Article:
Reckamp: Yeah, absolutely. So oftentimes, companies have that data already that they need for the OEE calculation. However, most OEE solutions have a hard time connecting to all that data. Really, to have that holistic view of OEE, you really need to have data from the process historian, the MES system, and typically limb systems for the quality metrics. But most of the OEE solutions can only connect to one of those at a time. Oftentimes, they're on, for instance, the MES systems. They only have access to that particular data, and so they're limited in kind of the information that they can actually provide to the end users. Some systems actually provide their own sensors try to calculate OEE, but those result in additional capital projects to install the sensors, you end up duplicating your data that you have, which is kind of rejecting that philosophy of having one version, single source of truth that you might desire. Similarly, a lot of OEE solutions are site based. So, they're one site of the time, each site has its own system, and they've got some sort of customization that they've typically done on that site-by-site basis, which makes it hard to get that enterprise view of the system. If you wanted to look at, where can I improve my supply chain or things like that, they're often actually decently large infrastructure projects to put in an OEE solution, which means that a lot of companies just don't even bother for the smaller sites, if they're not producing enough product. It doesn't make enough financial sense to actually do that for those particular sites. And if you really look at just across the enterprises, and across almost every company, there's some point typically in every OEE process that has a manual Excel spreadsheet that provides some sort of tedious process that people have to do on a day-to-day basis, which is just not a fun job to be managing those spreadsheets.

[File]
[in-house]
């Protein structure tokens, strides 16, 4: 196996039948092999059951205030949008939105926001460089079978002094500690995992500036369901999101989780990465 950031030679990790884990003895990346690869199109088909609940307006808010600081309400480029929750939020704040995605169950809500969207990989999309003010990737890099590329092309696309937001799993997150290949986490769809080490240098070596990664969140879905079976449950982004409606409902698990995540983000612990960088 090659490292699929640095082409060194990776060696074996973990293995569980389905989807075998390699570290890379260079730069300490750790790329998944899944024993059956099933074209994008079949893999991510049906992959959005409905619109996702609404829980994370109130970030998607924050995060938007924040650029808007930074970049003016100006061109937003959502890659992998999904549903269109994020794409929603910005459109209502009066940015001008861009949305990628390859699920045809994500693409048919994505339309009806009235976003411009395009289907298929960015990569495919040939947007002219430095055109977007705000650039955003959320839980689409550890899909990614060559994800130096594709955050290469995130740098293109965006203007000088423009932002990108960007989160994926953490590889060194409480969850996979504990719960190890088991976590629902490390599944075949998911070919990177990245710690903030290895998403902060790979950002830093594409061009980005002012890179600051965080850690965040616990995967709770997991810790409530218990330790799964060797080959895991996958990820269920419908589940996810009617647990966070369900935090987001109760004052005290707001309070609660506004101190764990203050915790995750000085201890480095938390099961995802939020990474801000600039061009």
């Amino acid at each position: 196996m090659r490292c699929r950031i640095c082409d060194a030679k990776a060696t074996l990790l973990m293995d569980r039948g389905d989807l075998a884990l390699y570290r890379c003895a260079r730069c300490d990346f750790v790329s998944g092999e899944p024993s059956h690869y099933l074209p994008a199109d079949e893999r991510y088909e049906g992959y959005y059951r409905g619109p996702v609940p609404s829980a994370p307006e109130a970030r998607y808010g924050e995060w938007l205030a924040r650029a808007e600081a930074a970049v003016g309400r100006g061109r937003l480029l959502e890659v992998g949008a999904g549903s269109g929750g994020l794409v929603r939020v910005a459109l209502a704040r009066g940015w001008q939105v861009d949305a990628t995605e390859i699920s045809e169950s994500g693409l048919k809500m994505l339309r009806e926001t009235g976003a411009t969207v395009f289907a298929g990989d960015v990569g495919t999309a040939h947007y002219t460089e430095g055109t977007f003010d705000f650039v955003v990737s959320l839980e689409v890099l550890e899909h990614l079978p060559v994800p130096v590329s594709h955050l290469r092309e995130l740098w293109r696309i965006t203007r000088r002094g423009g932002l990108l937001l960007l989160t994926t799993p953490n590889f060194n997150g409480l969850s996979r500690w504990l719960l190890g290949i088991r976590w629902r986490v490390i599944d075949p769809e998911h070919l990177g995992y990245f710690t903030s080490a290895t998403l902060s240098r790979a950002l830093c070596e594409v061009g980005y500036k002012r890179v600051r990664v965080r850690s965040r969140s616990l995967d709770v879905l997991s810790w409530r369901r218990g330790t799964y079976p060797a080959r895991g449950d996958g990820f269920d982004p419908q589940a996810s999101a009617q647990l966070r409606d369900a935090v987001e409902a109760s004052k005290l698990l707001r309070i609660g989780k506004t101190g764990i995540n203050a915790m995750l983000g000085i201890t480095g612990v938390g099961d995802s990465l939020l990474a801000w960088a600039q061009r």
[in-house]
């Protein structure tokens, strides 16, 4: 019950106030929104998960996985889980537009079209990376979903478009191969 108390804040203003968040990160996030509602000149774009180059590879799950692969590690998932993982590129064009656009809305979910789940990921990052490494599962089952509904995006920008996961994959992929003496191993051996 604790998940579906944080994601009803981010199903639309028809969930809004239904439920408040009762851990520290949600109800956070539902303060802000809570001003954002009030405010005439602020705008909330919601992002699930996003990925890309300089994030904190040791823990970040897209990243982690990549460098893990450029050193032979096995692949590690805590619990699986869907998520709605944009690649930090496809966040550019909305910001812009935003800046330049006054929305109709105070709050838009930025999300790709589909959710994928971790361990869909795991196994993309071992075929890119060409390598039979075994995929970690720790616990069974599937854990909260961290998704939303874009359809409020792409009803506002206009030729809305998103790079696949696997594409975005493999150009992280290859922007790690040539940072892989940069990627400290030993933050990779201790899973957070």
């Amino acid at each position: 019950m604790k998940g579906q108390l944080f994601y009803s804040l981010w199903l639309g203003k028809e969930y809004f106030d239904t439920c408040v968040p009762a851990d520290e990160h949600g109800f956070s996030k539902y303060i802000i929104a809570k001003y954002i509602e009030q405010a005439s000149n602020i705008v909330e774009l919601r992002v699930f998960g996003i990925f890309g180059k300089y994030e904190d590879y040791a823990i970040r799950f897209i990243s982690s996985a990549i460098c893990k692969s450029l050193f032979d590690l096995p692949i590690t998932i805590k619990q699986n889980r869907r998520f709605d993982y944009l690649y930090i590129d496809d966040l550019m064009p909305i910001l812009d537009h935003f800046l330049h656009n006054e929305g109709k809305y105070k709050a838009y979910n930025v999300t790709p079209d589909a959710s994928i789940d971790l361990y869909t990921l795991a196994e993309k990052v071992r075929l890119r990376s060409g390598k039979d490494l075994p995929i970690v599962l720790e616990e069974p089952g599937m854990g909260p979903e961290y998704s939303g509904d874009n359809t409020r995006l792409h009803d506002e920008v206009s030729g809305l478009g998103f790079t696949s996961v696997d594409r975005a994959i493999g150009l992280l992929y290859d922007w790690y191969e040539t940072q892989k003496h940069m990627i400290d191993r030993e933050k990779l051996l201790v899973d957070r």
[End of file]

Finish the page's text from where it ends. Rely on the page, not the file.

Larson: Yeah, that makes a lot of sense. And I think the fleet point is especially salient because most companies, they have typical pieces of the same types of pieces of equipment, and across dozens, if not hundreds of manufacturing sites and a real lost opportunity not be able to compare that across a fleet basis really, really makes sense.